History of Jazz in Seattle
Join us for a discussion of the history of jazz in Seattle with distinguished guest speakers John Gilbreath, Director of Earshot Jazz and host of KEXP's Jazz Theater; Jim Wilke, host of the longstanding Jazz After Hours and the weekly Jazz Northwest show for KPLU; and Overton Berry, distinguished Northwest jazz artist inducted into the Seattle Jazz Hall of Fame in 2012.
Seattle has a rich and vibrant jazz history! Come hear how nightclubs once lined Seattle's Jackson Street, launching the careers of Ray Charles, Quincy Jones, and Ernestine Anderson. Learn about the struggle between the two segregated musicians' unions at the center of Seattle's vibrant jazz scene during the civil rights era. Let the past inform your understanding of our city's current, rich jazz culture.
About History Cafe
Join us on the 3rd Thursday of the month at the MOHAI Cafe at the Museum of History & Industry's new location in Lake Union Park for lively a discussion about history. Each cafe features a different topic, and invites history enthusiasts to come together and share what you know. Grab a cup of coffee - or glass of wine - and enjoy learning about the past!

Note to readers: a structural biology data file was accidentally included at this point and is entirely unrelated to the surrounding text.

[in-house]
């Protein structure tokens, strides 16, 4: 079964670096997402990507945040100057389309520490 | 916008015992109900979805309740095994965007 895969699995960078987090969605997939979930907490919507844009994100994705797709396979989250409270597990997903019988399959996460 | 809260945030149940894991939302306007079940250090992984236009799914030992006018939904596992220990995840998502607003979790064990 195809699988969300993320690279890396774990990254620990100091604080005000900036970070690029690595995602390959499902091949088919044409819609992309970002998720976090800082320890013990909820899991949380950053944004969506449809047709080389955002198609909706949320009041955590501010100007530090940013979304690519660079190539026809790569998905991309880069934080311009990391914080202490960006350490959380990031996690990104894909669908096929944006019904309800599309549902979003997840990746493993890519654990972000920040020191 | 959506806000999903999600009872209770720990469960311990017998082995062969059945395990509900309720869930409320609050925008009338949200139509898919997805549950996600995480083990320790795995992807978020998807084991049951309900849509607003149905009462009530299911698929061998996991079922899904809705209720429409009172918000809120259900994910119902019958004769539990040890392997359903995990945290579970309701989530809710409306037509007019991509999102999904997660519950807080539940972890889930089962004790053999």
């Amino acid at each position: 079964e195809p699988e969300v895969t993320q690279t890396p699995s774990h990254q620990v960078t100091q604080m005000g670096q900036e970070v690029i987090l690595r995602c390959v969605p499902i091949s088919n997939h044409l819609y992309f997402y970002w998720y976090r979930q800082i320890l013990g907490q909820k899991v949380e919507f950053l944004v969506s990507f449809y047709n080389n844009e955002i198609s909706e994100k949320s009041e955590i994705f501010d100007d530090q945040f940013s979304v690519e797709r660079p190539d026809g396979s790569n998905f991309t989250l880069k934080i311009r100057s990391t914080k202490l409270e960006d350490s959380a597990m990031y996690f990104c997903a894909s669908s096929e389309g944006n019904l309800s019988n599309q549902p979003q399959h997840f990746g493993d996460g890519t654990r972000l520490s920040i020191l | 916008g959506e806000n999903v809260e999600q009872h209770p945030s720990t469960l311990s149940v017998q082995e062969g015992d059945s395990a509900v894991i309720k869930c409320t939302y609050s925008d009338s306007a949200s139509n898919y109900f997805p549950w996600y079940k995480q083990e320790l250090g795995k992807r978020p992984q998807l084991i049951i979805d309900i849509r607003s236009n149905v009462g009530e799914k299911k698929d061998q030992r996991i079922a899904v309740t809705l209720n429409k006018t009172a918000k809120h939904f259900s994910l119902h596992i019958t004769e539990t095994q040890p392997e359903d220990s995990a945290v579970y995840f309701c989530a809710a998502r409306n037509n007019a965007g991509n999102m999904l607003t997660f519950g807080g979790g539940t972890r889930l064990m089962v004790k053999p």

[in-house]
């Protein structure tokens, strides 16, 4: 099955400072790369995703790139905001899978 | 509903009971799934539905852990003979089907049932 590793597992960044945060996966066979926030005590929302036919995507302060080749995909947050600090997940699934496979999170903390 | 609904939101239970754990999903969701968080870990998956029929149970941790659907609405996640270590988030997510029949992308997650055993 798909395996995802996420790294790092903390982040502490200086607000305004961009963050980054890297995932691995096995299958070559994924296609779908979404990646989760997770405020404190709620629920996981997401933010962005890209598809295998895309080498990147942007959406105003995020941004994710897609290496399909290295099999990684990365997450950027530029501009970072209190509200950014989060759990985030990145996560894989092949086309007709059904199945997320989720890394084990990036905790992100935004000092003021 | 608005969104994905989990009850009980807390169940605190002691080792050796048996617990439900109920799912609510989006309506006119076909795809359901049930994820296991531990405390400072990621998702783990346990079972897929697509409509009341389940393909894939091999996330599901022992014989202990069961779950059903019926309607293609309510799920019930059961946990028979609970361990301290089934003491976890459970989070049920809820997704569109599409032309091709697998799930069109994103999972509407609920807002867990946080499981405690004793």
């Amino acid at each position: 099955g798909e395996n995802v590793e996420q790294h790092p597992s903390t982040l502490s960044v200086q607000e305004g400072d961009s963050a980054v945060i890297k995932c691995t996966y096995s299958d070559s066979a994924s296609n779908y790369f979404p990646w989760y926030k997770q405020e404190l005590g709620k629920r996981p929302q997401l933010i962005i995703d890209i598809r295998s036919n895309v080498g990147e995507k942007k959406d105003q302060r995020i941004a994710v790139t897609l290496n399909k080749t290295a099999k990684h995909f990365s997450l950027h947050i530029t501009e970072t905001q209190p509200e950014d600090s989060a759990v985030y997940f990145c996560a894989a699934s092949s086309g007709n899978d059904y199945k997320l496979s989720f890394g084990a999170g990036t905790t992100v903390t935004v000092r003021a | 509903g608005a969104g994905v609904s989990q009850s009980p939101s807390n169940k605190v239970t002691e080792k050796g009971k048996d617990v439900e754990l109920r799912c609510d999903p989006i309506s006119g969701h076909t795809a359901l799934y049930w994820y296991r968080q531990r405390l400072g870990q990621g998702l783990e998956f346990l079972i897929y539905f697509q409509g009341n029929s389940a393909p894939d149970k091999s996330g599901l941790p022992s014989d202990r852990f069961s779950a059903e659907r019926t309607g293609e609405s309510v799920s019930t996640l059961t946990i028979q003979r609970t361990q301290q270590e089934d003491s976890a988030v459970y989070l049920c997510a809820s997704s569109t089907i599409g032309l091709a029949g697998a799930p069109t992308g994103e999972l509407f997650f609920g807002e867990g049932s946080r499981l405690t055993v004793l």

Please note: History Cafe is a free program, but if you wish to visit the MOHAI galleries, you must pay museum admission (galleries close at 8 pm).
This event series is brought to you by MOHAI, KCTS 9, The Seattle Public Library, and HistoryLink.org.
RSVPs: Seating at History Cafe is available on a first-come, first-serve basis. Your RSVP gives us an idea of how many people are coming, but does not guarantee you a seat, so we encourage you to arrive at least 15 minutes early. If an event is full on Meetup, you may still come.
Parking: After 6 pm, numerous lots near Lake Union Park offer free parking. Look for parking lots off Fairview Ave, Westlake Ave, or Valley Street, or take the South Lake Union Streetcar from downtown Seattle.